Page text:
Domain Name System (DNS) provides the option of dividing up the namespace into one or more zones, which can then be stored, distributed, and replicated to other DNS servers. When you are deciding whether to divide your DNS namespace to make additional zones, consider the following reasons to use additional zones:
You want to delegate management of part of your DNS namespace to another location or department in your organization.
You want to divide one large zone into smaller zones to distribute traffic loads among multiple servers, improve DNS name resolution performance, or create a more-fault-tolerant DNS environment.
You want to extend the namespace by adding numerous subdomains at once, for example, to accommodate the opening of a new branch or site.
If, for any of these reasons, you can benefit from delegating zones, it might make sense to restructure your namespace by adding additional zones. When you are deciding how to structure zones, use a plan that reflects the structure of your organization.
When you delegate zones within your namespace, remember that for each new zone that you create, you need delegation records in other zones that point to the authoritative DNS servers for the new zone. This is necessary both to transfer authority and to provide correct referral to other DNS servers and clients of the new servers that are being made authoritative for the new zone.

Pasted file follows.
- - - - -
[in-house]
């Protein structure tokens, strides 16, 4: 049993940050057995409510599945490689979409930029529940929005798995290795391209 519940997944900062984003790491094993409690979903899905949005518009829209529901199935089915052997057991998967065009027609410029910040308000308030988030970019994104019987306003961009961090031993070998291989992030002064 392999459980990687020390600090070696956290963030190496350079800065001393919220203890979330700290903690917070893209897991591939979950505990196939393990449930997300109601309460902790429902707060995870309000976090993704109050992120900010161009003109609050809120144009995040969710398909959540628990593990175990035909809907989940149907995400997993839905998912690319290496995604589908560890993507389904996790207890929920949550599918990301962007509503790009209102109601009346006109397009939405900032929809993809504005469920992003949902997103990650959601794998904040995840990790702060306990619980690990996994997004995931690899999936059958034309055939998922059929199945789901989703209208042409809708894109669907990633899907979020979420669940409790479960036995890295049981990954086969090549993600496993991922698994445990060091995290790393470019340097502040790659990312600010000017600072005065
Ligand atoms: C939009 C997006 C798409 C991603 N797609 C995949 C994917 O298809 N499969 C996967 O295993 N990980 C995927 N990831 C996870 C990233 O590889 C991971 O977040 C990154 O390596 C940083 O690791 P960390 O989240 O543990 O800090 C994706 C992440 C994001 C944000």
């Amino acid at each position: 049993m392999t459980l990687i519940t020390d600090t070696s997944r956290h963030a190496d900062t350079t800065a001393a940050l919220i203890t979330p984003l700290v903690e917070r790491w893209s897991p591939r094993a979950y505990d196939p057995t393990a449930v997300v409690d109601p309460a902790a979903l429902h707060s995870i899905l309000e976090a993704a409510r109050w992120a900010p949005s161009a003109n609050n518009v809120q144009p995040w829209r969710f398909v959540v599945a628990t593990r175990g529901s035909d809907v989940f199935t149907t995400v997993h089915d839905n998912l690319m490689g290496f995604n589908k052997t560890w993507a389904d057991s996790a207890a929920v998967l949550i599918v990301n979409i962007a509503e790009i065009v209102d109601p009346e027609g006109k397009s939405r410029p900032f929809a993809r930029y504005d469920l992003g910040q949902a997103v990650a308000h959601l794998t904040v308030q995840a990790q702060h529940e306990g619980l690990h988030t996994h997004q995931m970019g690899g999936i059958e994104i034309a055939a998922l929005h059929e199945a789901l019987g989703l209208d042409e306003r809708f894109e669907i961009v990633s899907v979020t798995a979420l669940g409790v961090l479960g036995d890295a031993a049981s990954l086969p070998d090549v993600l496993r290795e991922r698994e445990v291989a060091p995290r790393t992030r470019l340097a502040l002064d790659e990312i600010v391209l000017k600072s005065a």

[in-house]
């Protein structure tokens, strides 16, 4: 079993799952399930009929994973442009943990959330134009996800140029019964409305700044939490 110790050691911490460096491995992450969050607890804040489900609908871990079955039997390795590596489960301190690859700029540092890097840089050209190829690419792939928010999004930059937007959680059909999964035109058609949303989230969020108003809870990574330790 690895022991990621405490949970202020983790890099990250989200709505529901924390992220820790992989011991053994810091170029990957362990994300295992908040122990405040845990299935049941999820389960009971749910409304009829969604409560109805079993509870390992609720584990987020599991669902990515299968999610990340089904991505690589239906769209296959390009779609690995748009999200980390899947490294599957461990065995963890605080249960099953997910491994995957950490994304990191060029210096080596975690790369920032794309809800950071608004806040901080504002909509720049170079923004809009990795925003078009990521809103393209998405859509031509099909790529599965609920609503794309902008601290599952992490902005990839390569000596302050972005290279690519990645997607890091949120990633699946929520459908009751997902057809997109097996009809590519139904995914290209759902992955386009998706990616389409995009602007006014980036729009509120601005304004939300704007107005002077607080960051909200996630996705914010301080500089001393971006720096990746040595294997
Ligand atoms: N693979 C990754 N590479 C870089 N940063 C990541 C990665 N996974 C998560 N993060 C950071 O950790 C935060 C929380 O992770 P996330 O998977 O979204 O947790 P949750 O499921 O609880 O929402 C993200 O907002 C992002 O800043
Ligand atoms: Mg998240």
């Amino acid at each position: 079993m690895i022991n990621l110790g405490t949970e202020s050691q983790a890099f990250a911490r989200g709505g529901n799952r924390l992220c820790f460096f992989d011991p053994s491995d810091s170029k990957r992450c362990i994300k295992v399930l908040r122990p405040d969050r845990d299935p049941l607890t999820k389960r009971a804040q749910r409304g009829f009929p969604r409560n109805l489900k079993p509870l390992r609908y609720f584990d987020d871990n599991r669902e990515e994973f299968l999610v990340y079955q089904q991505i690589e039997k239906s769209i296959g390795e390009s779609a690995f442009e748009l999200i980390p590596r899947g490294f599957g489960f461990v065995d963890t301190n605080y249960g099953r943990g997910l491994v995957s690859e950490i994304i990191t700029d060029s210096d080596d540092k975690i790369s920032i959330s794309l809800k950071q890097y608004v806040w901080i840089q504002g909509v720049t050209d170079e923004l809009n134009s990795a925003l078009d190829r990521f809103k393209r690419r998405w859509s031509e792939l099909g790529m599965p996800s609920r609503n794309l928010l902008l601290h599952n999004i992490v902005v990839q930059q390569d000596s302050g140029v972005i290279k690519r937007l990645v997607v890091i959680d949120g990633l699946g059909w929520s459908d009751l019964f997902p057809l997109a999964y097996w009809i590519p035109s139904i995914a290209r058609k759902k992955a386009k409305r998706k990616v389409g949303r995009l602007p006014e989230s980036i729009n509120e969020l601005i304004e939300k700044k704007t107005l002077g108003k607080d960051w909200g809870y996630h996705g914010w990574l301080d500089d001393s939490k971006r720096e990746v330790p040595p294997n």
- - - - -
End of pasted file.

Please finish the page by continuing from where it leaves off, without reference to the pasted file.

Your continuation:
When a standard primary zone is first created, all the resource record information is stored as a text file on a single DNS server. This server acts as the primary master for the zone. Zone information can be replicated to other DNS servers to improve fault tolerance and server performance.
When you are structuring your zones, there are several good reasons to use additional DNS servers for zone replication:
Added DNS servers provide zone redundancy, which makes it possible for DNS names in the zone to be resolved for clients if a primary server for the zone stops responding.
Added DNS servers can be placed so as to reduce DNS network traffic. For example, adding a DNS server to the opposing side of a low-speed, wide area network (WAN) link can be useful in managing and reducing network traffic.
Additional secondary servers can be used to reduce loads on a primary server for a zone.
Example: Delegating a subdomain to a new zone
As shown in the following illustration, when a new zone for a subdomain (example.microsoft.com) is created, delegation from the parent zone (microsoft.com) is needed.
In this example, an authoritative DNS server computer for the newly delegated example.microsoft.com subdomain is named that is based on a derivative subdomain that is included in the new zone (ns1.na.example.microsoft.com). To make this server known to other servers outside the new delegated zone, two resource records are necessary in the microsoft.com zone to complete delegation to the new zone.
These resource records include the following:
A name server (NS) resource record to effect the delegation. This resource record advertises that the server named ns1.na.example.microsoft.com is an authoritative server for the delegated subdomain.
A host (A or AAAA) resource record (also known as a glue record) is necessary to resolve the name of the server that is specified in the NS resource record to its IP address. The process of resolving the host name in this resource record to the delegated DNS server in the name server (NS) resource record is sometimes referred to as glue chasing.